Everything You Need to Know About 3D TV
3D for the home is coming at you fast. Are you ready for it?
January 05, 2010 by Grant Clauser

It wasn’t so many years ago that early adopters delighted in the enveloping experience of surround sound. The room-filling patter of rain or the whooshing of bullets over the shoulder gave movie viewers goosebumps. Now imagine involuntarily ducking those bullets or sticking out a tongue to catch snowflakes. Recent digital 3D theater-goers know that 3D is not just another dimension in video, it’s a whole new way of telling a story or sharing an experience. And it will soon be available in your home.

Yes, just like those images on the screen, 3D TV is coming at you fast. This year you won’t be able to look sideways at an electronics store without seeing a message proclaiming the benefits of 3D, as most major TV makers are gearing up for a big 3D push in 2010.

So why now? “It’s a combination of things,” explains Chris Chinnook, president of technology for analyst company Insight Media and board member of the 3D@Home consortium, a nonprofit group tasked with getting 3D into your living room as fast as possible. Chinnook refers to a maturing of the technology and the success of 3D in commercial theaters. Movie studios want to see that success duplicated in their home video sales, while TV manufacturers want to lure customers with the latest products. “There’s a tremendous push from the consumer electronics industry that says this is the next big thing,” says Chinook.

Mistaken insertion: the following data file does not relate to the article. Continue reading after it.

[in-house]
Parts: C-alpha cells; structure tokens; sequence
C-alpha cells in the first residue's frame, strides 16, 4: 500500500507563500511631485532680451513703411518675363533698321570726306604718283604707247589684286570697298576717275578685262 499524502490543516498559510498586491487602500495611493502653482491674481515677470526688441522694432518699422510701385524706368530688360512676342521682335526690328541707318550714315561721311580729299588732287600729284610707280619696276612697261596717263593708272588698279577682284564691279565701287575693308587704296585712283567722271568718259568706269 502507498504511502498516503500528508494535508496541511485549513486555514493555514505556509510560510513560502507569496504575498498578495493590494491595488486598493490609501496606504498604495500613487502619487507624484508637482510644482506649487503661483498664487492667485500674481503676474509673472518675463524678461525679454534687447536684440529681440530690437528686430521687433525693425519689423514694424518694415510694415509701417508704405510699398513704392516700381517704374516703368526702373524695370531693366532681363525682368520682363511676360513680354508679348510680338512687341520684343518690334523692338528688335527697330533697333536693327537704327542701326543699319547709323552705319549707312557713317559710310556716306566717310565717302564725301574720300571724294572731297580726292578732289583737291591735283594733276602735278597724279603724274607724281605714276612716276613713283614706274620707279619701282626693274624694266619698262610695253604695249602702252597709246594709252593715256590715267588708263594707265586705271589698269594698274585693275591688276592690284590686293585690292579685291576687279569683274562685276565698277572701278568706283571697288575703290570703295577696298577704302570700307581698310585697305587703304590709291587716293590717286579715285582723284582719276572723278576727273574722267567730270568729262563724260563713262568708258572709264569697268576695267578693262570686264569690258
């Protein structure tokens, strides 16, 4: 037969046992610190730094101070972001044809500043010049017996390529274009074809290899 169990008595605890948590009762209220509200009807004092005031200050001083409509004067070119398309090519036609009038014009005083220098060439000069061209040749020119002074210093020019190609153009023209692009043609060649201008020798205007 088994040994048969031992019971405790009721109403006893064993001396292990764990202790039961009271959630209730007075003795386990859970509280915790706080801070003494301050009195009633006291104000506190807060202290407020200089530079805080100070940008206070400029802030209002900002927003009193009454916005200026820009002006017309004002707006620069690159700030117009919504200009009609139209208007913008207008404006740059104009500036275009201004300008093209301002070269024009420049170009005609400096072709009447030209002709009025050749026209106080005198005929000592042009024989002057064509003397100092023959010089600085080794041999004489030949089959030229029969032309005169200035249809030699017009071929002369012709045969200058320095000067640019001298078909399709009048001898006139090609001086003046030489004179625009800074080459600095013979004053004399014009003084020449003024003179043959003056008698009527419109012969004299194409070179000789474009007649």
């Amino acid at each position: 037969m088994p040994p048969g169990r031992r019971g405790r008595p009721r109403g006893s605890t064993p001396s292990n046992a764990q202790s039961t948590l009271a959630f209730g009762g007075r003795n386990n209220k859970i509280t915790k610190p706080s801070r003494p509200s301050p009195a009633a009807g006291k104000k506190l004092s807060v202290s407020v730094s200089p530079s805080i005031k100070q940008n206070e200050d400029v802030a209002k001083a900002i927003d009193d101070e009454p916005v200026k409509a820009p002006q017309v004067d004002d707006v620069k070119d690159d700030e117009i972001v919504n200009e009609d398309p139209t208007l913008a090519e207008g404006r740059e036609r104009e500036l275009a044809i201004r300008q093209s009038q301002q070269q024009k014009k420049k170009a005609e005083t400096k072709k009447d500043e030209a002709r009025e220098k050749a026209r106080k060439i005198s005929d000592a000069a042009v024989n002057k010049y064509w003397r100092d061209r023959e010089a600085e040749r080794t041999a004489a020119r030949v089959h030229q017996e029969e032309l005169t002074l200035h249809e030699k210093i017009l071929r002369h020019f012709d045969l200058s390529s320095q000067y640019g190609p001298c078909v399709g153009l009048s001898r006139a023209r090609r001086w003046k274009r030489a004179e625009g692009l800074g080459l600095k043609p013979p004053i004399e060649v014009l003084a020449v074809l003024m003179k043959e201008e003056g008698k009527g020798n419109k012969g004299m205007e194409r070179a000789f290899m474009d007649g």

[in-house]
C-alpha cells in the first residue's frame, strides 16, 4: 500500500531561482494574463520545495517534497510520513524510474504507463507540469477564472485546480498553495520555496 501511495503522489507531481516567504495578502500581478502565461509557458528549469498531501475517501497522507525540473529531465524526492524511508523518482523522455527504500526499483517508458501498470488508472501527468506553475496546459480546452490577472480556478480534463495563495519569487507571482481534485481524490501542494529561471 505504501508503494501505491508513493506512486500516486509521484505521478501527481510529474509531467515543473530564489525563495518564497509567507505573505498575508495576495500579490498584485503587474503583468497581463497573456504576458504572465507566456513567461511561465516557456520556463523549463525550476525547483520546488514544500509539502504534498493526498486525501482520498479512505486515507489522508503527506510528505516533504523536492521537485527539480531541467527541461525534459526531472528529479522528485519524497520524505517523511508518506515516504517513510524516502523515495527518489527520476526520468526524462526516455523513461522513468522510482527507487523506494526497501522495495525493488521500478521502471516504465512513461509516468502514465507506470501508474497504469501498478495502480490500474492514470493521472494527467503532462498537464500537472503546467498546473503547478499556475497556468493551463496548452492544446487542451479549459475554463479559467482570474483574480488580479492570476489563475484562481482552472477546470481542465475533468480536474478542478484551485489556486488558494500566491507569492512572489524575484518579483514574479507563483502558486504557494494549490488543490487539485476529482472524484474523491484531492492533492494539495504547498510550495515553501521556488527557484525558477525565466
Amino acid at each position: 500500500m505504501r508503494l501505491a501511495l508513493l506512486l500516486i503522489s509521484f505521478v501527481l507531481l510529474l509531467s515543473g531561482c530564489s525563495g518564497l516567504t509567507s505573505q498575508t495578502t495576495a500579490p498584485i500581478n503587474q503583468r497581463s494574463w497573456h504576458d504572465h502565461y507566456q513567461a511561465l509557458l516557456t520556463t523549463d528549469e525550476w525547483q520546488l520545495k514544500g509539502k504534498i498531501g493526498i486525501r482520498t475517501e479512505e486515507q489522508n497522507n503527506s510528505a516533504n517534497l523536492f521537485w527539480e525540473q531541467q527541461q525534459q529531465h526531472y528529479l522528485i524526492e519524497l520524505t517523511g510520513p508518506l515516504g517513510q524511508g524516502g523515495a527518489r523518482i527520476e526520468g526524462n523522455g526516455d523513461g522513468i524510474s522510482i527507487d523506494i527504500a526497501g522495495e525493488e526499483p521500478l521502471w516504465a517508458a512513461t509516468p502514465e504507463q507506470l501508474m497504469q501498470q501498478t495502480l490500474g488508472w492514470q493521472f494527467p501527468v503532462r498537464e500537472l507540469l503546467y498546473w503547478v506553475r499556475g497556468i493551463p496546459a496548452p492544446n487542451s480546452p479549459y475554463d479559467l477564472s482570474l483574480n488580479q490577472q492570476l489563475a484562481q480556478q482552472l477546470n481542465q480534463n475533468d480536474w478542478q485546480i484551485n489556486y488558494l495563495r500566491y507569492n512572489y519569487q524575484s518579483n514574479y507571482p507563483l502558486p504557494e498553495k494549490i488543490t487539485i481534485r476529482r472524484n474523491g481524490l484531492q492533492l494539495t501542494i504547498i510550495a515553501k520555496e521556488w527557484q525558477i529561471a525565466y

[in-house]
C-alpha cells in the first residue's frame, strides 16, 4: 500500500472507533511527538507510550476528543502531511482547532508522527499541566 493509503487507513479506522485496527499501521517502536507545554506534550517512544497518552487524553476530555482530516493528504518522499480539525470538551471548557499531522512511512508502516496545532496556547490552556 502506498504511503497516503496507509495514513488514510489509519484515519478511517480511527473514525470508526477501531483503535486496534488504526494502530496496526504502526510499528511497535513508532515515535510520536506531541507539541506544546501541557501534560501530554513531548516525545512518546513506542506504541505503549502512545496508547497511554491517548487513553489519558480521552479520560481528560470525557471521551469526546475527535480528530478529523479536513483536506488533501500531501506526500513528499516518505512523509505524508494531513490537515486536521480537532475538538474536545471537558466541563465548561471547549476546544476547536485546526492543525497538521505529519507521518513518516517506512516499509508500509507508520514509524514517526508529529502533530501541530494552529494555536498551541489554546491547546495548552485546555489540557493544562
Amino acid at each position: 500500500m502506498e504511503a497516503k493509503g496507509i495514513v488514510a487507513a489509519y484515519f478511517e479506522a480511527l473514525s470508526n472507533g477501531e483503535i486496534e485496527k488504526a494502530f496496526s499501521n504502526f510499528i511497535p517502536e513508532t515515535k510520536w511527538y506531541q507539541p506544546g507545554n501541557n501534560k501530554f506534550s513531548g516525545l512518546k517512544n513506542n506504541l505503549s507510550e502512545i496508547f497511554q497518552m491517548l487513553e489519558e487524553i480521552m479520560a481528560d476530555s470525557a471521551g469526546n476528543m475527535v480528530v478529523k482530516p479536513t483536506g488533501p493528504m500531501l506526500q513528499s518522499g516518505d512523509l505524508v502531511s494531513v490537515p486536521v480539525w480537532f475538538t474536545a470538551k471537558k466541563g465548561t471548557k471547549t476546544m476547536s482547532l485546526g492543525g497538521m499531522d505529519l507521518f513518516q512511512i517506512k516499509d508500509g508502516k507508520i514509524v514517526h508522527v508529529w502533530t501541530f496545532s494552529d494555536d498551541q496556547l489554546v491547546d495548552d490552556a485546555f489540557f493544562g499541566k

Coming Soon in 3D
Most of the major TVs makers are closely guarding their 3D TV plans, but some recent announcements provide a tantalizing glimpse into our 3D future.
Sony announced in September its intention to offer 3D Bravia TVs in 2010. The new LCD TVs, which use an active-shutter glasses system, will be accompanied by 3D Blu-ray players, Vaio PCs and the PS3 system to “provide a multitude of ways in which 3D content ... can be enjoyed in the home.”

Mitsubishi, on the other hand, continues to put its 3D money into DLP rear projection sets. Mitsubishi 3D TVs, available in sizes from 60 to 82 inches, use active-shutter glasses and a separate signal emitter box to sync the glasses with the screen at a rate of 60 times per second for each eye.

Panasonic drew lots of admiring eyeballs during an October 2009 Japanese trade show when it demonstrated active-shutter lens 3D on a
103-inch plasma TV. Executive vice president Bob Perry says to expect 3D-capable plasma TVs and Blu-ray players from Panasonic in 2010. Perry noted that Panasonic’s first 3D displays will be plasmas, because the company believes that technology is superior for the fast frame rate that 1080p 3D requires.
Hitachi, Sharp, JVC and Toshiba have also demonstrated prototype 3D TVs for the home, though none of them would give any hints of when U.S. dealers would start propping them up on showroom floors.

3D Home Theater